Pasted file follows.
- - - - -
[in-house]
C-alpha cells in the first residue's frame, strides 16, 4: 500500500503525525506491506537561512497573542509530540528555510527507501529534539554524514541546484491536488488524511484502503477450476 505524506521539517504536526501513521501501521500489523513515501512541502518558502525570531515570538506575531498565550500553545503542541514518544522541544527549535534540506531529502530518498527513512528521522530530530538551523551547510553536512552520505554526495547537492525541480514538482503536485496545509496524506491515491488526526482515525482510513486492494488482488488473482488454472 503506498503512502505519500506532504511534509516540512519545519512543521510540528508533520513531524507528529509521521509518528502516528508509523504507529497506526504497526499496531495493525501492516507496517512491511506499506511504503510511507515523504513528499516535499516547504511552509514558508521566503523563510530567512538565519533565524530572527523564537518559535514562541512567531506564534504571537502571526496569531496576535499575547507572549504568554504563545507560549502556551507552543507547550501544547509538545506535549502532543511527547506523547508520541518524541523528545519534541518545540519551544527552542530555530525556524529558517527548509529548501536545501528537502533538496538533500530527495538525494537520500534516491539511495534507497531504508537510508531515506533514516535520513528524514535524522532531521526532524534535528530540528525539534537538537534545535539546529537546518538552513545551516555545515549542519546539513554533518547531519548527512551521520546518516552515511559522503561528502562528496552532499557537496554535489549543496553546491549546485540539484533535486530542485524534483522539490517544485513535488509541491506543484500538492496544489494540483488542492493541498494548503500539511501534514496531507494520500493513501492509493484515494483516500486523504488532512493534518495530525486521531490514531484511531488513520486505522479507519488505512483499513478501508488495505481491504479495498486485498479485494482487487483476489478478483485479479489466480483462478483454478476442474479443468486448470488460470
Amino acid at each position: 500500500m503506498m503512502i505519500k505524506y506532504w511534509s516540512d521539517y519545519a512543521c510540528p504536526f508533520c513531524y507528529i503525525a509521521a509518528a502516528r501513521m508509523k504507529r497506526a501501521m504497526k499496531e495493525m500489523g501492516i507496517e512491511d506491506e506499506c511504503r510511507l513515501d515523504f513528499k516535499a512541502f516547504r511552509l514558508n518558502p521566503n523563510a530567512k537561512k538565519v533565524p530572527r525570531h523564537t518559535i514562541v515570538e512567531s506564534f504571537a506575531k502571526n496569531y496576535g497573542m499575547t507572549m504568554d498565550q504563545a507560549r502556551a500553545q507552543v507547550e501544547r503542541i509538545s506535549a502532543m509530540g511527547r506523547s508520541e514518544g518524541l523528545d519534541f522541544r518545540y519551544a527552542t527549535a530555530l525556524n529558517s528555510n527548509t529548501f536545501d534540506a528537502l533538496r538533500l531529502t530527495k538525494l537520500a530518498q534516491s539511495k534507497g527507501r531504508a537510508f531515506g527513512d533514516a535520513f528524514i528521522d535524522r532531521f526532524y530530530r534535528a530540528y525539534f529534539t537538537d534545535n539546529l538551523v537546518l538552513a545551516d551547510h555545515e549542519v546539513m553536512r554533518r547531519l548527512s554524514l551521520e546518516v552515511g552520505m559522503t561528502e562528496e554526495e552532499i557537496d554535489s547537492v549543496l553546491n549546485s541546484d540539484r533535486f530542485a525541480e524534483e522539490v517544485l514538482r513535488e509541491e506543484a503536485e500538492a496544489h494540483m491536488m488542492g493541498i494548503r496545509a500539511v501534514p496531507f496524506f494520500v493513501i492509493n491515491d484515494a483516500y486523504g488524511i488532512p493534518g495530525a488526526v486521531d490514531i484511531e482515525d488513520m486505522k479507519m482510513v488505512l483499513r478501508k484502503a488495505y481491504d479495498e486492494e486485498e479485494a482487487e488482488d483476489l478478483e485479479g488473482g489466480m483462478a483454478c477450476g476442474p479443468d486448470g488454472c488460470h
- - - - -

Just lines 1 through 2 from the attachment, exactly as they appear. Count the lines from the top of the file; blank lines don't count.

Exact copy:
[in-house]
C-alpha cells in the first residue's frame, strides 16, 4: 500500500503525525506491506537561512497573542509530540528555510527507501529534539554524514541546484491536488488524511484502503477450476 505524506521539517504536526501513521501501521500489523513515501512541502518558502525570531515570538506575531498565550500553545503542541514518544522541544527549535534540506531529502530518498527513512528521522530530530538551523551547510553536512552520505554526495547537492525541480514538482503536485496545509496524506491515491488526526482515525482510513486492494488482488488473482488454472 503506498503512502505519500506532504511534509516540512519545519512543521510540528508533520513531524507528529509521521509518528502516528508509523504507529497506526504497526499496531495493525501492516507496517512491511506499506511504503510511507515523504513528499516535499516547504511552509514558508521566503523563510530567512538565519533565524530572527523564537518559535514562541512567531506564534504571537502571526496569531496576535499575547507572549504568554504563545507560549502556551507552543507547550501544547509538545506535549502532543511527547506523547508520541518524541523528545519534541518545540519551544527552542530555530525556524529558517527548509529548501536545501528537502533538496538533500530527495538525494537520500534516491539511495534507497531504508537510508531515506533514516535520513528524514535524522532531521526532524534535528530540528525539534537538537534545535539546529537546518538552513545551516555545515549542519546539513554533518547531519548527512551521520546518516552515511559522503561528502562528496552532499557537496554535489549543496553546491549546485540539484533535486530542485524534483522539490517544485513535488509541491506543484500538492496544489494540483488542492493541498494548503500539511501534514496531507494520500493513501492509493484515494483516500486523504488532512493534518495530525486521531490514531484511531488513520486505522479507519488505512483499513478501508488495505481491504479495498486485498479485494482487487483476489478478483485479479489466480483462478483454478476442474479443468486448470488460470